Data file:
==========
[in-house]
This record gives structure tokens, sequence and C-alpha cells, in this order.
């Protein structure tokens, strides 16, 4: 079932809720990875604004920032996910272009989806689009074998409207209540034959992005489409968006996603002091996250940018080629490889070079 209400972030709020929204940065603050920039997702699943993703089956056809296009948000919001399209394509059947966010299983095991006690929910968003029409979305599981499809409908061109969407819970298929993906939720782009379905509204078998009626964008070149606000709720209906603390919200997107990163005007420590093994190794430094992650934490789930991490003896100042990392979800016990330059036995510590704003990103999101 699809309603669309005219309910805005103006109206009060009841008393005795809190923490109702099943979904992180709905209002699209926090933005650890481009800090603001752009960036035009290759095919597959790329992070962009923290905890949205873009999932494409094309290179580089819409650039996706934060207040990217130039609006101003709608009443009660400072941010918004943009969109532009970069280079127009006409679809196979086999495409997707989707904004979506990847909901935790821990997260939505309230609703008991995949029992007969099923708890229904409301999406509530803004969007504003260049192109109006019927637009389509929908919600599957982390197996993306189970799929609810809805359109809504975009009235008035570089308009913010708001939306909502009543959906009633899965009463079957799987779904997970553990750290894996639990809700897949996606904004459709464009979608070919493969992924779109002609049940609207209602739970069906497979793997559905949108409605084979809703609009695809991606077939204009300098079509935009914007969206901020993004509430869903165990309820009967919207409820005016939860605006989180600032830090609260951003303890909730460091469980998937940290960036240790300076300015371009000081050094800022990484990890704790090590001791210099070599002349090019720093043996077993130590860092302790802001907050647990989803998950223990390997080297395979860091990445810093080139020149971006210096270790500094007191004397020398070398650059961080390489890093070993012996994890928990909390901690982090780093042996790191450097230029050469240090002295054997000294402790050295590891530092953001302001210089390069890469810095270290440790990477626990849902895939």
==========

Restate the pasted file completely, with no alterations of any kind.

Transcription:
[in-house]
This record gives structure tokens, sequence and C-alpha cells, in this order.
């Protein structure tokens, strides 16, 4: 079932809720990875604004920032996910272009989806689009074998409207209540034959992005489409968006996603002091996250940018080629490889070079 209400972030709020929204940065603050920039997702699943993703089956056809296009948000919001399209394509059947966010299983095991006690929910968003029409979305599981499809409908061109969407819970298929993906939720782009379905509204078998009626964008070149606000709720209906603390919200997107990163005007420590093994190794430094992650934490789930991490003896100042990392979800016990330059036995510590704003990103999101 699809309603669309005219309910805005103006109206009060009841008393005795809190923490109702099943979904992180709905209002699209926090933005650890481009800090603001752009960036035009290759095919597959790329992070962009923290905890949205873009999932494409094309290179580089819409650039996706934060207040990217130039609006101003709608009443009660400072941010918004943009969109532009970069280079127009006409679809196979086999495409997707989707904004979506990847909901935790821990997260939505309230609703008991995949029992007969099923708890229904409301999406509530803004969007504003260049192109109006019927637009389509929908919600599957982390197996993306189970799929609810809805359109809504975009009235008035570089308009913010708001939306909502009543959906009633899965009463079957799987779904997970553990750290894996639990809700897949996606904004459709464009979608070919493969992924779109002609049940609207209602739970069906497979793997559905949108409605084979809703609009695809991606077939204009300098079509935009914007969206901020993004509430869903165990309820009967919207409820005016939860605006989180600032830090609260951003303890909730460091469980998937940290960036240790300076300015371009000081050094800022990484990890704790090590001791210099070599002349090019720093043996077993130590860092302790802001907050647990989803998950223990390997080297395979860091990445810093080139020149971006210096270790500094007191004397020398070398650059961080390489890093070993012996994890928990909390901690982090780093042996790191450097230029050469240090002295054997000294402790050295590891530092953001302001210089390069890469810095270290440790990477626990849902895939």